Five American academics were named as leading contenders for the 2014 Nobel Prize in Economic Sciences by Thomson Reuters ScienceWatch.
- Philippe M. Aghion, the Robert C. Waggoner professor of economics, Harvard University, Cambridge, Mass.;
- Peter W. Howitt, the Lyn Crost professor emeritus of social sciences and professor emeritus of economics, Brown University, Providence, R.I.;
- William J. Baumol, professor of economics and the Harold Price professor of entrepreneurship, New York University;
- Israel M. Kirzner, professor emeritus of economics, New York University; and
- Mark S. Granovetter, the Joan Butler Ford professor and chair of sociology and professor in the School of Humanities and Sciences, Stanford University, Palo Alto, Calif.
The prize, formally called the Sveriges Riksbank Prize in Economic Sciences in Memory of Alfred Nobel, is awarded by the Royal Swedish Academy of Sciences. The winner is scheduled to be announced Monday.
Criteria for naming contenders include the frequency of citations in research papers to an individual’s work.
ScienceWatch is an open Web-based resource for science metrics and research performance analysis.
ScienceWatch promoted Messrs. Aghion and Howitt for advancing “the theory of ‘creative destruction,’ as a drive of economic growth; Messrs Baumol and Kirzner for advancement of the study of entrepreneurism “as a dynamic force in the economy”; and Mr. Granovetter for his “pioneering research in economic sociology.”
Bruce I. Jacobs, principal, Jacobs Levy Equity Management Inc., Florham Park, N.J., commented in an e-mailed response to questions on the relevance of the five contenders to investment management.
Messrs. Aghion and Howitt “are perhaps the foremost scholars of economic growth, and in particular, Joseph Schumpeter’s theory of creative destruction.”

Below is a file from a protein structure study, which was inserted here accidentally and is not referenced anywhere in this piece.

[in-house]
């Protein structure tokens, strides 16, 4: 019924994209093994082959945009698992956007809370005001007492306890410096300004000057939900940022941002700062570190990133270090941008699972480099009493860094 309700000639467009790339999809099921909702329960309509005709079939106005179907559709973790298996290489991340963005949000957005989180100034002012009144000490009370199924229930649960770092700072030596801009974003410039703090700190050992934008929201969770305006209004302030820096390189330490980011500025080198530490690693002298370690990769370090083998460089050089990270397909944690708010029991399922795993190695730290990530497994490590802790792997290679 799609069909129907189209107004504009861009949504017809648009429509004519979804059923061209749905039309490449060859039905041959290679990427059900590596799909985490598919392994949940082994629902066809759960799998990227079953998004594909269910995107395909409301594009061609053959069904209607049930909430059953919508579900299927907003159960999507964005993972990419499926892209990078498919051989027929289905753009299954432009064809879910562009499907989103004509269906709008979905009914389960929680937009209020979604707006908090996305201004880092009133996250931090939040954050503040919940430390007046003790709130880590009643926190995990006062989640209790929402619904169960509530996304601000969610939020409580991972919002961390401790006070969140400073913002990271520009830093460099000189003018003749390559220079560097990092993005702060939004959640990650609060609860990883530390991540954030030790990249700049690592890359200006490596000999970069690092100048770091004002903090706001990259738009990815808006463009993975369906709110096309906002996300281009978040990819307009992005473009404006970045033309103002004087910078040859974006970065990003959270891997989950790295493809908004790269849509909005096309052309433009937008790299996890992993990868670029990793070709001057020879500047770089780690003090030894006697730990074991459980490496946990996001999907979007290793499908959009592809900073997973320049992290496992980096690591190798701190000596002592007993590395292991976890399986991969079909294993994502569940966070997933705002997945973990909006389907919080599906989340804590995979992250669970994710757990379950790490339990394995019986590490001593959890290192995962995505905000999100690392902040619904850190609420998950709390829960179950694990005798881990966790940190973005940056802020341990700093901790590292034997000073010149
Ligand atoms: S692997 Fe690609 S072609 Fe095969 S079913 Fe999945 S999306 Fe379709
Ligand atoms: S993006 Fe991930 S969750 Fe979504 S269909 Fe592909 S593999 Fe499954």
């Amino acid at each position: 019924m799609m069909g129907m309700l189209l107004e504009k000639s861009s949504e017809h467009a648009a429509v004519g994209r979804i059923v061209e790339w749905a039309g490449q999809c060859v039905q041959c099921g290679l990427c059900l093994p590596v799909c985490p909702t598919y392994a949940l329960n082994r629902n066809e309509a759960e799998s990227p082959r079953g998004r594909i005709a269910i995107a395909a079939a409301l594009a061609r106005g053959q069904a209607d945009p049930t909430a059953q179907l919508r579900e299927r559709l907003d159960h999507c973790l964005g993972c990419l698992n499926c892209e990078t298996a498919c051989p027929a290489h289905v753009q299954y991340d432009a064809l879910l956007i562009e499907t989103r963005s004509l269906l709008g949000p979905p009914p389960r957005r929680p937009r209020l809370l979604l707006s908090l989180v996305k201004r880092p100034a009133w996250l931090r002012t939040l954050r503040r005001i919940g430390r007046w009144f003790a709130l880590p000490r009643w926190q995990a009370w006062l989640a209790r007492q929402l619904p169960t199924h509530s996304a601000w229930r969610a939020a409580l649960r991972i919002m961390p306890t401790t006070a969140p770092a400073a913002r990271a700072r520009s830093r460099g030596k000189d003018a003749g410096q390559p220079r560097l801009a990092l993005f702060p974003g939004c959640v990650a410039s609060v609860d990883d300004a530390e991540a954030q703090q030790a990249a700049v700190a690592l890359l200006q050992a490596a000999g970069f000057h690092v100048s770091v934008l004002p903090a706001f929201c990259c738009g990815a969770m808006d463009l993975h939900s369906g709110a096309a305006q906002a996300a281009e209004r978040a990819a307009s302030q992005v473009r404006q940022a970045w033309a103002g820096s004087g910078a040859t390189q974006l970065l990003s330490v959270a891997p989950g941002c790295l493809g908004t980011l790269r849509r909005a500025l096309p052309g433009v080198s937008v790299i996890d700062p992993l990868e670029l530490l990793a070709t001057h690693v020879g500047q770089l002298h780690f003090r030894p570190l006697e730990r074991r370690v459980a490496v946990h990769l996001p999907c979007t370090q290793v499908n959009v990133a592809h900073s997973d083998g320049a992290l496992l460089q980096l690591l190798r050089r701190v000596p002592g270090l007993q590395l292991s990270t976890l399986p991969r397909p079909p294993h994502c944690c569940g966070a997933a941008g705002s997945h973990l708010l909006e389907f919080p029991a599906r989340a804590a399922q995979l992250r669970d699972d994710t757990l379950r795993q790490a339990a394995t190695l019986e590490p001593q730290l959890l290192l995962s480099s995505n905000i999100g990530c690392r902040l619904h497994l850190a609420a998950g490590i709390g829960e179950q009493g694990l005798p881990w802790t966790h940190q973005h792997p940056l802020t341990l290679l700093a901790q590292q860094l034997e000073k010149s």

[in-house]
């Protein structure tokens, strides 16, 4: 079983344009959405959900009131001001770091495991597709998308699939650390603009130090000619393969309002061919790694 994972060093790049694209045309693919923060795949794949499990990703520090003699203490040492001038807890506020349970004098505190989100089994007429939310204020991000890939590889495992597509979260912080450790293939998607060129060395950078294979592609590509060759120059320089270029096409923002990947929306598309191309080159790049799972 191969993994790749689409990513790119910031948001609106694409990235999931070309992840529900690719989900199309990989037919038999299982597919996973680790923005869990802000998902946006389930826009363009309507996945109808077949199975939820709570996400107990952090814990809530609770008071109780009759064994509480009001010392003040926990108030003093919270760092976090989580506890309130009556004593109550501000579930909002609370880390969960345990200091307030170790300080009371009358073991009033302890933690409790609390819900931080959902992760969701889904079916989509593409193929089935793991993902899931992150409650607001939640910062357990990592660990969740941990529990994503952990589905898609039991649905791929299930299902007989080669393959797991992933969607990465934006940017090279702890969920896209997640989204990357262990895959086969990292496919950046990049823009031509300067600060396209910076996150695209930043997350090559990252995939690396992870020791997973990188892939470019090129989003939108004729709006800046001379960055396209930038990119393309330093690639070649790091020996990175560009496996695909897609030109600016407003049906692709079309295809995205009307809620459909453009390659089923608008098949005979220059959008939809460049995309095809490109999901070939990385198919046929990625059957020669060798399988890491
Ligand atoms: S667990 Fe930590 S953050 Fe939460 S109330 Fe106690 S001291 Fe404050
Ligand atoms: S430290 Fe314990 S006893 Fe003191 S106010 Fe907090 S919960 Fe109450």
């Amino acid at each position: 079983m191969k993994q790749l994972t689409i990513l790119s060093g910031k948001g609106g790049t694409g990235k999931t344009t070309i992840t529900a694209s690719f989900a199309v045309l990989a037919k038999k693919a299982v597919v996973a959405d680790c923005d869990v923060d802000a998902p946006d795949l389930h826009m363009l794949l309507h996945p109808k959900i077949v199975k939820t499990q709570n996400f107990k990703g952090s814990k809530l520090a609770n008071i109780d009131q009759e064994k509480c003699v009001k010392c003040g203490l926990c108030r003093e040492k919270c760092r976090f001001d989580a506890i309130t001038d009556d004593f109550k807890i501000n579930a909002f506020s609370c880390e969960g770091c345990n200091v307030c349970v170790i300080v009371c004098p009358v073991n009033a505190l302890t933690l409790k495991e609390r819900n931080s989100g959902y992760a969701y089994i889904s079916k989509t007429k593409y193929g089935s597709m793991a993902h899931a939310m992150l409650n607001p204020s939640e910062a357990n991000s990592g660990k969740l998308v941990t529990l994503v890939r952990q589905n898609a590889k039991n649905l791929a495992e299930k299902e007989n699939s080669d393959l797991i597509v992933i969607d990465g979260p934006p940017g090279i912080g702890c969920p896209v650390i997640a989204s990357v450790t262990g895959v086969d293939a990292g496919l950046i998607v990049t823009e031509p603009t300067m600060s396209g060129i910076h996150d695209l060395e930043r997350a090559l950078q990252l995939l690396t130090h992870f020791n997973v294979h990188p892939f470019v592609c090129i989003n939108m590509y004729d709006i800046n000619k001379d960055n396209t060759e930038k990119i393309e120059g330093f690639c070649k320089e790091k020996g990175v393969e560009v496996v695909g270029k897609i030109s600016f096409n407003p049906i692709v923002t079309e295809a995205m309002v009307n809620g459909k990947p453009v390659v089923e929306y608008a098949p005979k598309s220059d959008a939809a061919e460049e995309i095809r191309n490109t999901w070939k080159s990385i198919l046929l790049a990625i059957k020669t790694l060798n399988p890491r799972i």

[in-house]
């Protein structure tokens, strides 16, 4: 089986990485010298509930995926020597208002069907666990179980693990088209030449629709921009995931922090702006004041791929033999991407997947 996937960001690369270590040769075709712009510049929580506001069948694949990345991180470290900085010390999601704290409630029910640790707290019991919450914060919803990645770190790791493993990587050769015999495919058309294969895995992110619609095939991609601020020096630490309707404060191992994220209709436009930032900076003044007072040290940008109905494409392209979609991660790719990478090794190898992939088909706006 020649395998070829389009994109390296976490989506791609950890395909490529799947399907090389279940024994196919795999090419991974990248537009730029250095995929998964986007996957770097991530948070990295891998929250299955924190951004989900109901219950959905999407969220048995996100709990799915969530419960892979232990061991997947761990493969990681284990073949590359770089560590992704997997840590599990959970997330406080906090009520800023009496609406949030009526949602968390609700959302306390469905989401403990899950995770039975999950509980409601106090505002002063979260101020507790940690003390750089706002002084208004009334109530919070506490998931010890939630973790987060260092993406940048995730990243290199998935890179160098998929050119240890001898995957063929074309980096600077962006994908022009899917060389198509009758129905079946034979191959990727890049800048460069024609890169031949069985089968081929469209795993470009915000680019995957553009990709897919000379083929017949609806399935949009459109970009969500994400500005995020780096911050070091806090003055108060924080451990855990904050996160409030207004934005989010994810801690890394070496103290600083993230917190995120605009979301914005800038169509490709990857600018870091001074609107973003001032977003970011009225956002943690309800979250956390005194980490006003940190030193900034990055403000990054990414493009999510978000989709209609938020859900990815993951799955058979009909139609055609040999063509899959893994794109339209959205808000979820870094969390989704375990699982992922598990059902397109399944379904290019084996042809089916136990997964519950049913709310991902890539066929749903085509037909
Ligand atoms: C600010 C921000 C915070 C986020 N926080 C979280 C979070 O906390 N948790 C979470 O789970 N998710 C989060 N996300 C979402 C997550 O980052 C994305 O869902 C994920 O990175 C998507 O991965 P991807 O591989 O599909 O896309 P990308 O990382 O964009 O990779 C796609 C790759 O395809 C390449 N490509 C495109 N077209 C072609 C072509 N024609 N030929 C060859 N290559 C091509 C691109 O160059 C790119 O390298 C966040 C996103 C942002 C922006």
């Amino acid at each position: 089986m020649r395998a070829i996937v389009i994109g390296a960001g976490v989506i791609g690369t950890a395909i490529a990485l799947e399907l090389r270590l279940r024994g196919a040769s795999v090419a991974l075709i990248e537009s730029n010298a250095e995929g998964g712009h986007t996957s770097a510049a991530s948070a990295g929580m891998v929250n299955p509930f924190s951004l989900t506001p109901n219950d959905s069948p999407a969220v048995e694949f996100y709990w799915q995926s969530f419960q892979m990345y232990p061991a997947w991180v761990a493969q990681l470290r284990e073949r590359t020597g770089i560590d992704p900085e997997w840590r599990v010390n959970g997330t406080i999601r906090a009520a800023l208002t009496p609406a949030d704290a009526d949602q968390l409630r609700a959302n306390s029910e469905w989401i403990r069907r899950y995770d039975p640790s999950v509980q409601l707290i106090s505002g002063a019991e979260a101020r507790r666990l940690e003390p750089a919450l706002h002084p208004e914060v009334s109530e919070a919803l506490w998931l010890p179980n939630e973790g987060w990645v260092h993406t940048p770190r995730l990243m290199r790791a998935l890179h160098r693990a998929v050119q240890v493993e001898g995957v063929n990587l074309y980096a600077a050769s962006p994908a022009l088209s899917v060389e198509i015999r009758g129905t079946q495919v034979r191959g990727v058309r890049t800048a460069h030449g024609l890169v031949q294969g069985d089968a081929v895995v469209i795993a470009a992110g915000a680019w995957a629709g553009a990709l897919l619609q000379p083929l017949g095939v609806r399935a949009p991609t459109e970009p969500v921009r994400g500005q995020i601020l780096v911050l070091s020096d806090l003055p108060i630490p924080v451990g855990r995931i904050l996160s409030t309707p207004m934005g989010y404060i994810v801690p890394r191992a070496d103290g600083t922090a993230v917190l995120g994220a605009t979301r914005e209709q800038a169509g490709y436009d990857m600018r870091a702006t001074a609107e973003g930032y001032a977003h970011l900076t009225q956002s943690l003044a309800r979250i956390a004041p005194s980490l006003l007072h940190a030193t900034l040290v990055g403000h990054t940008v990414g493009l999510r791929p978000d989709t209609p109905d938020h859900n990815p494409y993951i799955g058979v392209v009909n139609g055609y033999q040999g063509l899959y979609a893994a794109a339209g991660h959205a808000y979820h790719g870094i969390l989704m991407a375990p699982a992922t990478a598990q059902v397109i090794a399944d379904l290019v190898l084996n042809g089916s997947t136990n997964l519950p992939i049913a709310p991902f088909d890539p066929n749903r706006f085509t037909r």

Mr. Jacobs said Messrs. Aghion and Howitt in their research “have developed a multifaceted model of economic growth that takes into account competition and market structure, firm dynamics, the relationship between growth and development, and the impact of technology. They theorize that innovation had replaced capital as the main driver of economic growth, but innovation can also make obsolete existing products and markets.”
Work by Messrs. Aghion and Howitt “has potentially a large impact on capital markets and investing, as it seeks to understand how economies grow, and the growth that may be expected. Inasmuch as equity returns are ultimately dependent on underlying economic growth, a better understanding of that growth can aid in forecasting and investment planning,” Mr. Jacobs said. “Their research also has implications for ‘overinvestment,’ some of the results of which we saw during the housing market bubble, which was abetted by financial innovations such as structured finance products.”
Mr. Jacobs said research by Messrs Baumol and Kirzner “emphasizes entrepreneurship as a driving force of economic growth.
Their work “is obviously ultimately important for capital markets and a stage at which venture capital investors get involved,” Mr. Jacobs said.
He said Mr. Granovetter’s “research crosses over into economics through his theory that social relationships and institutions can improve understanding of economic transactions beyond the idealized theory that economic actors always make rational decisions based on perfect information. Social networks have become more widely used in economic modeling, with increasing recognition of the interrelationships between economic parties.”
Mr. Jacobs added, “We saw some of the effects of interrelationships on economics during the housing bubble and ensuing financial disruption.” Mr. Granovetter “has also done some work on modeling fads, and this seems similar to the information cascades that have been used to describe the October 1987 (stock market) crash,” Mr. Jacobs said. “One could see social networks as an expansion of behavioral finance, looking at groups rather than individual psychology” to discern investment management actions.